New Bar Owners Blocked Again by Building Code Violations
The Common Council will have a final vote Dec. 18 meeting considering whether to approve the liquor license for Deville's Lounge, which is proposed to fill the Foxy's vacancy. But the police chief is not in favor of approval.
A building inspection of the former Foxy's location revealed a number of code violations that add more snags to the already challenging process facing new owners who hope to open a bar there.
The Port Washington Director of Building Inspection and Zoning Gary Peterson sent a letter to business owner Troy Koput explaining the 25 code violations he found in the building. The issues include:
- missing electrical junction box covers;
- extension cords being used incorrectly where permanent wiring should instead be;
- inoperable cooking equipment;
- a loose sink, crushed ductwork and missing drywall in the bathroom;
- and cracked windows, among other issues.
The violations mean a Change of Occupancy permit is denied unless the business owners take the time to correct each issue.
Police chief recommends denial
Beyond those troubles, Port Washington City Administrator Mark Grams and Police Chief Kevin Hingiss both recommend that the city deny the retail alcohol beverage license needed by Koput, of West Bend, and manager Christian Zaja, of Port Washington to open Deville's Lounge. Zaja previously worked at Foxy's.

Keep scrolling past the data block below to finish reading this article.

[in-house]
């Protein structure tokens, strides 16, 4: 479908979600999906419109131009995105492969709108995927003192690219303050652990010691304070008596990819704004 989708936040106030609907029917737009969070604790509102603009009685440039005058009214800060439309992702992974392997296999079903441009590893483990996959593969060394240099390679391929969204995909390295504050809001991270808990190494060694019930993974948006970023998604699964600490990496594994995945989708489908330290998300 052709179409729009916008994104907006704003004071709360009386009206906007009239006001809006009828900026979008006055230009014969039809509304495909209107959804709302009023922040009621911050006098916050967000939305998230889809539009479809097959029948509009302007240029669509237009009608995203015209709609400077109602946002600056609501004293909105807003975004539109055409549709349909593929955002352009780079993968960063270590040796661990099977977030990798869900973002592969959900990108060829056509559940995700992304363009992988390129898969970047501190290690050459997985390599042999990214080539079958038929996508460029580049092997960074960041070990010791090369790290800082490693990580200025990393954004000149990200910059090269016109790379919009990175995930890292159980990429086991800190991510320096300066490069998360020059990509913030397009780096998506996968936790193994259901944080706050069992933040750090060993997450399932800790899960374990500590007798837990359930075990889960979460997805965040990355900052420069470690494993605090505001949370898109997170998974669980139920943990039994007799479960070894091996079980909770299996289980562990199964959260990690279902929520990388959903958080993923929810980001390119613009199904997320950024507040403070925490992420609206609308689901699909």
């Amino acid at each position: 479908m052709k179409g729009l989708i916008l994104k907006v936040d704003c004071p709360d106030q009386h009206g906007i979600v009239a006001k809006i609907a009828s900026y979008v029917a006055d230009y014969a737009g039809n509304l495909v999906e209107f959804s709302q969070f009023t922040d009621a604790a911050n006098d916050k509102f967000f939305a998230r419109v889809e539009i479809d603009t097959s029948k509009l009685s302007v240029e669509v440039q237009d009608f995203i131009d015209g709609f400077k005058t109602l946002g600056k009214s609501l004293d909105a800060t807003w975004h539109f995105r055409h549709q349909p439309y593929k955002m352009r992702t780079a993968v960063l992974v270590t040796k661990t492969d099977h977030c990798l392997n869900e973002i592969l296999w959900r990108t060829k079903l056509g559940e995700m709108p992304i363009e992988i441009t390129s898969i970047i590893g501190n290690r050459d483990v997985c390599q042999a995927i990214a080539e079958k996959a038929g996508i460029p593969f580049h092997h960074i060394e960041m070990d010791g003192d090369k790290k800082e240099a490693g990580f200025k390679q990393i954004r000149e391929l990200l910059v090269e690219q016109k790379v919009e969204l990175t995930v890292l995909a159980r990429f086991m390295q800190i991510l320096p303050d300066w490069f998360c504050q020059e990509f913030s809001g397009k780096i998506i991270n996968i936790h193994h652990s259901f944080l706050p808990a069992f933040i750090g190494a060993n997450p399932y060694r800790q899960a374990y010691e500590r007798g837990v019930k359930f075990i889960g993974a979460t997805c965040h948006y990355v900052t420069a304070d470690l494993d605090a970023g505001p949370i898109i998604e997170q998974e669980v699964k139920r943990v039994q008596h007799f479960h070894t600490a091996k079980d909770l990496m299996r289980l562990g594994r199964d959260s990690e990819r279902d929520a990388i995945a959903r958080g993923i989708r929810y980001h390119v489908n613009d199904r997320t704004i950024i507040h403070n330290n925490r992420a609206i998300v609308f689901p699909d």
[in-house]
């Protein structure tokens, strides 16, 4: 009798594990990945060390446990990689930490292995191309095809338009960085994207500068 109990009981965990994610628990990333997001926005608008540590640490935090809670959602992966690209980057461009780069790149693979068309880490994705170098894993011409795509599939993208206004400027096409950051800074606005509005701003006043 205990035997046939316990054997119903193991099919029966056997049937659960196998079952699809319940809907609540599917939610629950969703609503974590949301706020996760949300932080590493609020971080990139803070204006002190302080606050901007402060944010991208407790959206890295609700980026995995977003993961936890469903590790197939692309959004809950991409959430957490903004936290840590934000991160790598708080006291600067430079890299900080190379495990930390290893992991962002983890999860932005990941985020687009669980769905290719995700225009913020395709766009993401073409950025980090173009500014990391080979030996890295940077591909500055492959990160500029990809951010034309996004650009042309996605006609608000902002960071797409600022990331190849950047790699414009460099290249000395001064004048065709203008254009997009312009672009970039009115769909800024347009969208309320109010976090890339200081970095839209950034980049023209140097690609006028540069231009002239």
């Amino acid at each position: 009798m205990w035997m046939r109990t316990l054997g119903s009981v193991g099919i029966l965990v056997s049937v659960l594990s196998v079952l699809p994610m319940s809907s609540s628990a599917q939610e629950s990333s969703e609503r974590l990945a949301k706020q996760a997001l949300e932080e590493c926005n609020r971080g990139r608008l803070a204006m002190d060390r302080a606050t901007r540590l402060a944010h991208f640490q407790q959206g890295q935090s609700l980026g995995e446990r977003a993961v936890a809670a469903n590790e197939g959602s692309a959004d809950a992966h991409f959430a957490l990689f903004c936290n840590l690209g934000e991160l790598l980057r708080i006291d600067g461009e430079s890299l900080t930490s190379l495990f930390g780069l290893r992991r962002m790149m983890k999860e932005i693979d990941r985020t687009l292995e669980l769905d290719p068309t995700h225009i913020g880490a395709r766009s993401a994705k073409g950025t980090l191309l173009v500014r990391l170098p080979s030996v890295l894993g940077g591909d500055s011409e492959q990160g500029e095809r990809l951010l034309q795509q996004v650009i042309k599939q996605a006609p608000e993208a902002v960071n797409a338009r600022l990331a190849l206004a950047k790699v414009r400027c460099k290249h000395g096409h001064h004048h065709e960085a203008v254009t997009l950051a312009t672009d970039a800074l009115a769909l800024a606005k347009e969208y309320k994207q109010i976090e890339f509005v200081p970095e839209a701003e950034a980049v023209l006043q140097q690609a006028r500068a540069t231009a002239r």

Hingiss cited incidents in Zaja's background — including an OWI offense in 2006 and an after-hours incident in April another bar, The Spot — as well as a long list of calls to Foxy's over its years of operation in his report recommending the denial of a liquor license.
Hingiss also said in general he thinks a more specific system for granting licenses needs to be set in place to better curb such problems at local bars.
"Looking to the future, I would like to see more restrictions on licensed premises," he said in his report.
Hingiss detailed suggestions he said would help the police mitigate or eliminate many issues/concerns associated with licensed premises, plus assist the PWPD in investigating and resolving law enforcement issues including "disorderly conduct/battery to public urination and underage drinking."
The Common Council will have a final vote Dec. 18 considering whether to approve that license for the business; the issue will be discussed in closed session according to Wisconsin law, unless Koput requests an open session hearing before the meeting.
Even if the council decides to approve the liquor license, the code violations will need to be fixed so that an occupancy permit can be approved before a license is granted, Grams said.